This is just not true. Genetic variability is caused by (or regulated by, if you’d rather) selection, to some extent. The same environmental factors related to selection could be related to X. So, observing an association between G and X is just that, an association.

            • Joe Pickrell says:

              Sorry to belabor this, but I’m making what I think is a totally trivial point: assume you have observed an association between X and Y, and there are no other variables in the entire world (including your suggestion about selection that I don’t totally understand but will think about). In general, you can then conclude X causes Y or Y causes X. If one of the variables is a genotype, however, except in pathological cases causality can go only in one direction, because genotype was randomly assigned when a random sperm met a random egg. This is the point people are making when they say nothing “causes” genes.

              • Andrew says:

                I love the comment threads here! I never know what will turn up.

              • fred says:

                +1 for Joe’s comments. That your genotype is created, at conception, purely as a random mix of mom and dad’s genotypes (Mendelian Randomization) is a really strong assumption, but also one that happens to be accurate. Consequently, the association studies – done well – really can make causal inferences.

                Stratification (i.e. confounding by ancestry, and in particular the lifestyle factors correlated with ancestry) is certainly a potential problem for such inferences – but one which the large scale of the data allows us to assess the severity of, with some accuracy. There is often *very* good reason to believe stratification is far from the biggest issue in these analyses – usually lack of power is more of a problem, the effects are small.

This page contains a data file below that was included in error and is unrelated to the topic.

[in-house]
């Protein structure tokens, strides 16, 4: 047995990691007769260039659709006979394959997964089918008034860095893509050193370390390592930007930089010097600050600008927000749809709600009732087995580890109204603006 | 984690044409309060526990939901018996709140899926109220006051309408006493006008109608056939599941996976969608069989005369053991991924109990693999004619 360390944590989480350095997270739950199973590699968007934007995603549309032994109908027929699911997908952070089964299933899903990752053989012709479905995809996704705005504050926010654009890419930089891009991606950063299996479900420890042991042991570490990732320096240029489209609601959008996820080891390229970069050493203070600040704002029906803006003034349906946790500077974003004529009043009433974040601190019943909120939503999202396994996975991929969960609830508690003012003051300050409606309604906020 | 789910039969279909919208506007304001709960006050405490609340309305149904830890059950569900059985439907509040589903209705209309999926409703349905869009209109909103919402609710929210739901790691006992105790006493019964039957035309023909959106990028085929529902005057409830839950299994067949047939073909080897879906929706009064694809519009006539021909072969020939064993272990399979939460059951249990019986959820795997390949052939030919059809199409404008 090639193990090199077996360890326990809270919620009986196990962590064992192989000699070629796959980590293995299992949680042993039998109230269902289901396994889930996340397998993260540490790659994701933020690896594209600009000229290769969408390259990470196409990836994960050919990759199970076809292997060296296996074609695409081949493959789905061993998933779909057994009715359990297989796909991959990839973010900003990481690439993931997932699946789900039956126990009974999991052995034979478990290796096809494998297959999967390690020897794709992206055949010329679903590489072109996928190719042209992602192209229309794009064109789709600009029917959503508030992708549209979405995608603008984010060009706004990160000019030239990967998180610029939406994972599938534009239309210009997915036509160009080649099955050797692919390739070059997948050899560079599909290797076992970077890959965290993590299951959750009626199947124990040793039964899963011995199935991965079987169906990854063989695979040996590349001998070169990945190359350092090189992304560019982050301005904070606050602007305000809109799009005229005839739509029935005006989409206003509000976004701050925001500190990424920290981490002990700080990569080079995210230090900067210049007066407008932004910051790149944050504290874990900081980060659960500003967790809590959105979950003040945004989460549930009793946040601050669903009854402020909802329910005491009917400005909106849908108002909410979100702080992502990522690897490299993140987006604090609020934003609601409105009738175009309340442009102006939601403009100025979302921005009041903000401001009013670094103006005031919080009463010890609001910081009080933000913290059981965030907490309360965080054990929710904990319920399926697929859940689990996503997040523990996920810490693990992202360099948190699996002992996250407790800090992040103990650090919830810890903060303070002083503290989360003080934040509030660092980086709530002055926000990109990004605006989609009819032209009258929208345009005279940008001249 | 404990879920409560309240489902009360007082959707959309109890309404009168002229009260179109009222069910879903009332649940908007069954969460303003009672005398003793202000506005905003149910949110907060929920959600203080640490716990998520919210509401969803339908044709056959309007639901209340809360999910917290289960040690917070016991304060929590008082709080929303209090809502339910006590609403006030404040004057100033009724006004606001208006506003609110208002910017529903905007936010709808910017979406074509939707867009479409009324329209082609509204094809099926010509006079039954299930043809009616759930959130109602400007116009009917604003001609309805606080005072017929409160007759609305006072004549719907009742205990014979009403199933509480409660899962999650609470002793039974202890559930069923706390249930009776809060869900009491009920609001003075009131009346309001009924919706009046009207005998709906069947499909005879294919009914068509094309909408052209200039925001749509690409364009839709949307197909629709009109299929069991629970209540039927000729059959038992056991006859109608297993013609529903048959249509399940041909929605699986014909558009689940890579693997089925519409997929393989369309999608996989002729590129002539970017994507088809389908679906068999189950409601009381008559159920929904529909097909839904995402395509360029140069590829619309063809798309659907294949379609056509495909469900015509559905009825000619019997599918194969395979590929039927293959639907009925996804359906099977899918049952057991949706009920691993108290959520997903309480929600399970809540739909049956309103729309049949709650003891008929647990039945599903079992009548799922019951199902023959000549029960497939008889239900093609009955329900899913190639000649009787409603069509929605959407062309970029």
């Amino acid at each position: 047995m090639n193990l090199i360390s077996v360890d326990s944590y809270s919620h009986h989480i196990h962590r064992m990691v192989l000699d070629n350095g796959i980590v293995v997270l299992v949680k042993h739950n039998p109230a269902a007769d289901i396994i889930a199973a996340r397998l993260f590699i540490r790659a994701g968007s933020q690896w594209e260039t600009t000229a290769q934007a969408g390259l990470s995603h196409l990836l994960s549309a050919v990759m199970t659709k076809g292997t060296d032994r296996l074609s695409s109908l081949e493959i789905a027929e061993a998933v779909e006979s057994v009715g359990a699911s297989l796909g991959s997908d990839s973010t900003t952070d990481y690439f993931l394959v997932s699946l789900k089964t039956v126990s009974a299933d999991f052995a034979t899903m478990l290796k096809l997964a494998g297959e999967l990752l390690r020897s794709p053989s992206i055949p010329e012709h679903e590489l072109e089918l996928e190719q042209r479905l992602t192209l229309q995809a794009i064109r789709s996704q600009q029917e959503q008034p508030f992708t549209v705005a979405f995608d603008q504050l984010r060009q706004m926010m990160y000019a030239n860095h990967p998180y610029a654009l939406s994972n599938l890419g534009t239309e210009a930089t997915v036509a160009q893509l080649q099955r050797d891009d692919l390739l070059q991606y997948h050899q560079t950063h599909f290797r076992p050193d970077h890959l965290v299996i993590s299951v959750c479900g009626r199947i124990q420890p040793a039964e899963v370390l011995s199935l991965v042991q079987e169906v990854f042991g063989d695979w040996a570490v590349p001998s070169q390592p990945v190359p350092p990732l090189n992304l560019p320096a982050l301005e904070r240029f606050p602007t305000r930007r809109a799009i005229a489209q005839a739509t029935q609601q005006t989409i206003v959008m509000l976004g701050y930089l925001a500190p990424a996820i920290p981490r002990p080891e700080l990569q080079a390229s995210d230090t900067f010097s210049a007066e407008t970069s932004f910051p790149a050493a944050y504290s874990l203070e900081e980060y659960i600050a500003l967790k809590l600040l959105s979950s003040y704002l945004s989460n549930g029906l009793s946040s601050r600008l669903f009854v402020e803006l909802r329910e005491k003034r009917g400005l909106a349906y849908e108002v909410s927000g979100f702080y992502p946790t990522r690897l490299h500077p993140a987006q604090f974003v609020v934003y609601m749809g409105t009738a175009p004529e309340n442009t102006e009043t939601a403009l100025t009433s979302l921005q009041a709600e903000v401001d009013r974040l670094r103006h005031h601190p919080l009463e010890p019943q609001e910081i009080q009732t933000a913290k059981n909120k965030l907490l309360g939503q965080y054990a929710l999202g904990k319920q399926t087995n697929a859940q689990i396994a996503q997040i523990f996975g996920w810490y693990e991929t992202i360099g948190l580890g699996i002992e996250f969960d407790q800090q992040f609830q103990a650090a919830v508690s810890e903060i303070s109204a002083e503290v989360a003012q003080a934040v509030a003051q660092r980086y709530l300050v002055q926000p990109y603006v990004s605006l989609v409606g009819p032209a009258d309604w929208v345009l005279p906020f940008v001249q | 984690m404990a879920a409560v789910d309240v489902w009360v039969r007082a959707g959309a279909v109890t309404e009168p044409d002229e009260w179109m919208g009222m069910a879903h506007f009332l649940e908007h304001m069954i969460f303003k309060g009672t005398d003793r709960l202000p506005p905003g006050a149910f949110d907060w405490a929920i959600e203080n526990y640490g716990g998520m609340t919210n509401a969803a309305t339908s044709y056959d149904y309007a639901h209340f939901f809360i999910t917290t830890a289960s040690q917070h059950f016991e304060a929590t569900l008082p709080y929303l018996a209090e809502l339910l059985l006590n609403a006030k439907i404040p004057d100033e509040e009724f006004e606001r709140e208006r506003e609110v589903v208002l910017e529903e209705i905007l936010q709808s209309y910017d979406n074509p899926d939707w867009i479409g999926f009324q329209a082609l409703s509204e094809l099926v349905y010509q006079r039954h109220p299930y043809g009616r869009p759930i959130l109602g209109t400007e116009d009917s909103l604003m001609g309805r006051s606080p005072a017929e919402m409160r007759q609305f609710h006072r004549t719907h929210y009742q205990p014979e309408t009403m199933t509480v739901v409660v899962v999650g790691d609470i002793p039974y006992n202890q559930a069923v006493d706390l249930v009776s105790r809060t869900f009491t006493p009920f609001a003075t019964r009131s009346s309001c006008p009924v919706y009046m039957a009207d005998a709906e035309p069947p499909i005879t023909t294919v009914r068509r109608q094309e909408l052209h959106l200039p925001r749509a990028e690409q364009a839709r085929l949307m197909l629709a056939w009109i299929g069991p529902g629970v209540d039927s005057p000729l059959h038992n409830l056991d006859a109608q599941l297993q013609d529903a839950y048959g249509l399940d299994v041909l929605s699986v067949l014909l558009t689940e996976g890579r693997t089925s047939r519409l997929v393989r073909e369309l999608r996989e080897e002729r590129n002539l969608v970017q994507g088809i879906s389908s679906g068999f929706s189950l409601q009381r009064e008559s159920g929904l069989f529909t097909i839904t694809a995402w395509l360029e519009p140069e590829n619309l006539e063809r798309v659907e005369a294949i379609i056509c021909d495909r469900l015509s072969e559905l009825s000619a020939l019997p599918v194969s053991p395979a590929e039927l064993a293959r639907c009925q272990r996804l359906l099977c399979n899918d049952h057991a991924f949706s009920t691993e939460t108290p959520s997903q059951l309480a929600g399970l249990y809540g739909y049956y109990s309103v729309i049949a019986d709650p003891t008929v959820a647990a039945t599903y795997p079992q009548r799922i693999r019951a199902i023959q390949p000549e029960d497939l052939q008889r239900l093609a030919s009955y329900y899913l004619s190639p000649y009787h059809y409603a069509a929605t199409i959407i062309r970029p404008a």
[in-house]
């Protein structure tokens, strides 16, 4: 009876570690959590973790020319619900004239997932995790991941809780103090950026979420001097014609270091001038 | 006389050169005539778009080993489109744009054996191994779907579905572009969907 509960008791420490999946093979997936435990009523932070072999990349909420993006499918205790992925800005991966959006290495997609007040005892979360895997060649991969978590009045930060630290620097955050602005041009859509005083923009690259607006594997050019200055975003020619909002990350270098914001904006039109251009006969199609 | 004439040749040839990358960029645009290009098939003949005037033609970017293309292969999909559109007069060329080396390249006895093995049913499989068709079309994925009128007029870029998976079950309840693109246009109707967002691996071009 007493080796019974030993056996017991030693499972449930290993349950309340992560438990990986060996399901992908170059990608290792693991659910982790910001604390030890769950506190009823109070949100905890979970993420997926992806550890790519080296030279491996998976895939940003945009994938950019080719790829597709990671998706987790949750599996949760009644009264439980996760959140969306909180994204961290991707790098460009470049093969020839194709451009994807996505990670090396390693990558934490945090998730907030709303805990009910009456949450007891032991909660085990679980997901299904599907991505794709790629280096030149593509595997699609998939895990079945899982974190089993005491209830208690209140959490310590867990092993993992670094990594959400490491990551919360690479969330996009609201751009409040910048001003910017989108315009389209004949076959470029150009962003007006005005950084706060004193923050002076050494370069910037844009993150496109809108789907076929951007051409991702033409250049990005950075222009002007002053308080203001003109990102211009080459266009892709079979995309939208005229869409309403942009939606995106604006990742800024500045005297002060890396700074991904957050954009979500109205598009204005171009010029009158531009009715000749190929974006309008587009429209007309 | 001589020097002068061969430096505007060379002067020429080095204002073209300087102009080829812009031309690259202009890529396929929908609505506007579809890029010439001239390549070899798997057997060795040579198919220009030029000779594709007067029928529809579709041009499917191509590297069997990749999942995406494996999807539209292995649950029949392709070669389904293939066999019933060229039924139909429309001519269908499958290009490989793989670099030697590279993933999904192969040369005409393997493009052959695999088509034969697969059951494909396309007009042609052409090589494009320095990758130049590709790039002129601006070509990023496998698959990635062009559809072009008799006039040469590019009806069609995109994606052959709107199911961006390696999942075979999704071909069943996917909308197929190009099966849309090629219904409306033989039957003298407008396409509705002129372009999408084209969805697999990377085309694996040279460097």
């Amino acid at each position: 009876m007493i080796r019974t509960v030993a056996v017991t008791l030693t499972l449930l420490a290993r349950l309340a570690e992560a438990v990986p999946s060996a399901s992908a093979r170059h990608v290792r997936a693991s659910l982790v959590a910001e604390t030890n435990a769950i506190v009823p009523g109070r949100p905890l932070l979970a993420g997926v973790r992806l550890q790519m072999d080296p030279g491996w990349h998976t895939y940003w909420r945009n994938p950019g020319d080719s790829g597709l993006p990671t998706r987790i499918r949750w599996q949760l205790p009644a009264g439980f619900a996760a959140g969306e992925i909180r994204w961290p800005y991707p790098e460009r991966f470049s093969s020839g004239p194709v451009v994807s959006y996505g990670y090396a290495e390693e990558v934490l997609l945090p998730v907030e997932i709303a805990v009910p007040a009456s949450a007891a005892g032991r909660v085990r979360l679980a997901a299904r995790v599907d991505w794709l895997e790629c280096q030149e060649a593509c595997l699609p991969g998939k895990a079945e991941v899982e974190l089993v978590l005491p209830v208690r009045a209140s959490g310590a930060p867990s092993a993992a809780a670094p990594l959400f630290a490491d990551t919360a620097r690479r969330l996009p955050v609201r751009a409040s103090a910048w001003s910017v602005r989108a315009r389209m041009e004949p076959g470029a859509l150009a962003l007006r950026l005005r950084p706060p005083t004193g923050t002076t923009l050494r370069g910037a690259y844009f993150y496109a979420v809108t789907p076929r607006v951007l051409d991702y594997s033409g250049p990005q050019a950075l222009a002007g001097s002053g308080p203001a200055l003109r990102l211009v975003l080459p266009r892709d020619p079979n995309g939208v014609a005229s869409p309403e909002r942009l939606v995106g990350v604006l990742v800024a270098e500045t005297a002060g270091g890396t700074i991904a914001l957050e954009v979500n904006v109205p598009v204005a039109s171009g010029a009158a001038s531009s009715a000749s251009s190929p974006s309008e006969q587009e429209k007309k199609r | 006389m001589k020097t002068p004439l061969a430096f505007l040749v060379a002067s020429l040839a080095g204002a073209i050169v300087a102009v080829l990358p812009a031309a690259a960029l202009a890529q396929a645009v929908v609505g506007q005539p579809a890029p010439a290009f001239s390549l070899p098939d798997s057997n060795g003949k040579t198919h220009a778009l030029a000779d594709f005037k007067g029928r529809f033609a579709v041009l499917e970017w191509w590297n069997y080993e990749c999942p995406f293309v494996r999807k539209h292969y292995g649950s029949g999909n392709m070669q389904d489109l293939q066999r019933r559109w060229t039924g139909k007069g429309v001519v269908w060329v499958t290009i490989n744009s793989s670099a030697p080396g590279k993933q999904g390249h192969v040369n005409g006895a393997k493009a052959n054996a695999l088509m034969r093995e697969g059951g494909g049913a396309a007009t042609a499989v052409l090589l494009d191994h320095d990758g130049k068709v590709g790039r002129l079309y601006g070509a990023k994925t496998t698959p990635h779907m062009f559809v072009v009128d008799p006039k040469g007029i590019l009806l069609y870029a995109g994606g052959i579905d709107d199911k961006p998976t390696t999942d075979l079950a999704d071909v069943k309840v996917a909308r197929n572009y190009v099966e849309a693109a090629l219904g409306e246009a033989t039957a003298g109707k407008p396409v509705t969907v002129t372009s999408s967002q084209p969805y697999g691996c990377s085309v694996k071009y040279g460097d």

If you don’t buy these theoretical/statistical arguments, go look at the empirical evidence; genetic association studies – done well – have led to all sorts of new biology.

                @Anonymous; “putting such little thought into causality” – you seem to be overlooking a long and still-growing methods literature based around Mendelian Randomization. Please also extend a little kindness to authors who don’t fill their applied papers with causal arguments for you to read, because reviewers and editors think such arguments are so obvious as to be a waste of space.

              • Anonymous says:

                I get the point and there’s a some minutiae here about the timesecale of selection etc. However, in my opinion focusing on only the question of forward or reverse causality is a red herring because it’s just one small form of confounding and observational study designs almost never convincingly narrow things down to either forward/reverse causality. So to me this notion of “nothing causes genes” indicates a lack of regarding the relevant level of “randomization” in question.

                @Fred below — this is a good example of the confusion. Biologists often seem to frame questions as “is something random or not?”. Randomization at the level of parental mixing has no bearing on randomization of assignment of genotypes to individuals. Furthermore, as I say above, researchers are wrong to focus on power. An infinite sample size would expose the problems I mentioned, not solve them. Yes, there’s work on PCA and population substructure, but stratification does not contain _all_ the historical structure which determines the genotype assignment to an individual. Therefore, there’s always a backdoor path for genotype-phenotype correlations.